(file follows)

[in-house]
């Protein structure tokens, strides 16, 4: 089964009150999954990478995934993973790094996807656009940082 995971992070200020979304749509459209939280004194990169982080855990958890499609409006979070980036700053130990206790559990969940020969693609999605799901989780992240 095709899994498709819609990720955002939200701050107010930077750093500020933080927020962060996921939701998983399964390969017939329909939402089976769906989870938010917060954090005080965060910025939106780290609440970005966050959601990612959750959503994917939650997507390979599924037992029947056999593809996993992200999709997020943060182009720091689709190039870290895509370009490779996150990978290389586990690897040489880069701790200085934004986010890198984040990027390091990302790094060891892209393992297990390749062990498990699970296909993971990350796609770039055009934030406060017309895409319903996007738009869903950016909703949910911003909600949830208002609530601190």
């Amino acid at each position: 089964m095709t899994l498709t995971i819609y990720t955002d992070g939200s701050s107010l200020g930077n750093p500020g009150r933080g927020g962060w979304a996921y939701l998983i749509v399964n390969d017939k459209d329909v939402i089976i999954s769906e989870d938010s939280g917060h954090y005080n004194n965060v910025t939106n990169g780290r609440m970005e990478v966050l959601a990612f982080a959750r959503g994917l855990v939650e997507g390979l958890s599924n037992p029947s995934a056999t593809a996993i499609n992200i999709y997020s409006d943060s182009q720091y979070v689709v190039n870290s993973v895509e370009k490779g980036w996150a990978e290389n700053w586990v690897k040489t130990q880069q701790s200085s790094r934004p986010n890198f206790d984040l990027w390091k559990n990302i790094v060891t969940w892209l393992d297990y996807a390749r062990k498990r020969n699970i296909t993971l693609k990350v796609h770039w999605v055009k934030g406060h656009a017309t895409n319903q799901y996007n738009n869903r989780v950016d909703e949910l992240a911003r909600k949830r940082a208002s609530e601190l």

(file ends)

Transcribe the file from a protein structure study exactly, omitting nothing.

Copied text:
[in-house]
């Protein structure tokens, strides 16, 4: 089964009150999954990478995934993973790094996807656009940082 995971992070200020979304749509459209939280004194990169982080855990958890499609409006979070980036700053130990206790559990969940020969693609999605799901989780992240 095709899994498709819609990720955002939200701050107010930077750093500020933080927020962060996921939701998983399964390969017939329909939402089976769906989870938010917060954090005080965060910025939106780290609440970005966050959601990612959750959503994917939650997507390979599924037992029947056999593809996993992200999709997020943060182009720091689709190039870290895509370009490779996150990978290389586990690897040489880069701790200085934004986010890198984040990027390091990302790094060891892209393992297990390749062990498990699970296909993971990350796609770039055009934030406060017309895409319903996007738009869903950016909703949910911003909600949830208002609530601190």
């Amino acid at each position: 089964m095709t899994l498709t995971i819609y990720t955002d992070g939200s701050s107010l200020g930077n750093p500020g009150r933080g927020g962060w979304a996921y939701l998983i749509v399964n390969d017939k459209d329909v939402i089976i999954s769906e989870d938010s939280g917060h954090y005080n004194n965060v910025t939106n990169g780290r609440m970005e990478v966050l959601a990612f982080a959750r959503g994917l855990v939650e997507g390979l958890s599924n037992p029947s995934a056999t593809a996993i499609n992200i999709y997020s409006d943060s182009q720091y979070v689709v190039n870290s993973v895509e370009k490779g980036w996150a990978e290389n700053w586990v690897k040489t130990q880069q701790s200085s790094r934004p986010n890198f206790d984040l990027w390091k559990n990302i790094v060891t969940w892209l393992d297990y996807a390749r062990k498990r020969n699970i296909t993971l693609k990350v796609h770039w999605v055009k934030g406060h656009a017309t895409n319903q799901y996007n738009n869903r989780v950016d909703e949910l992240a911003r909600k949830r940082a208002s609530e601190l």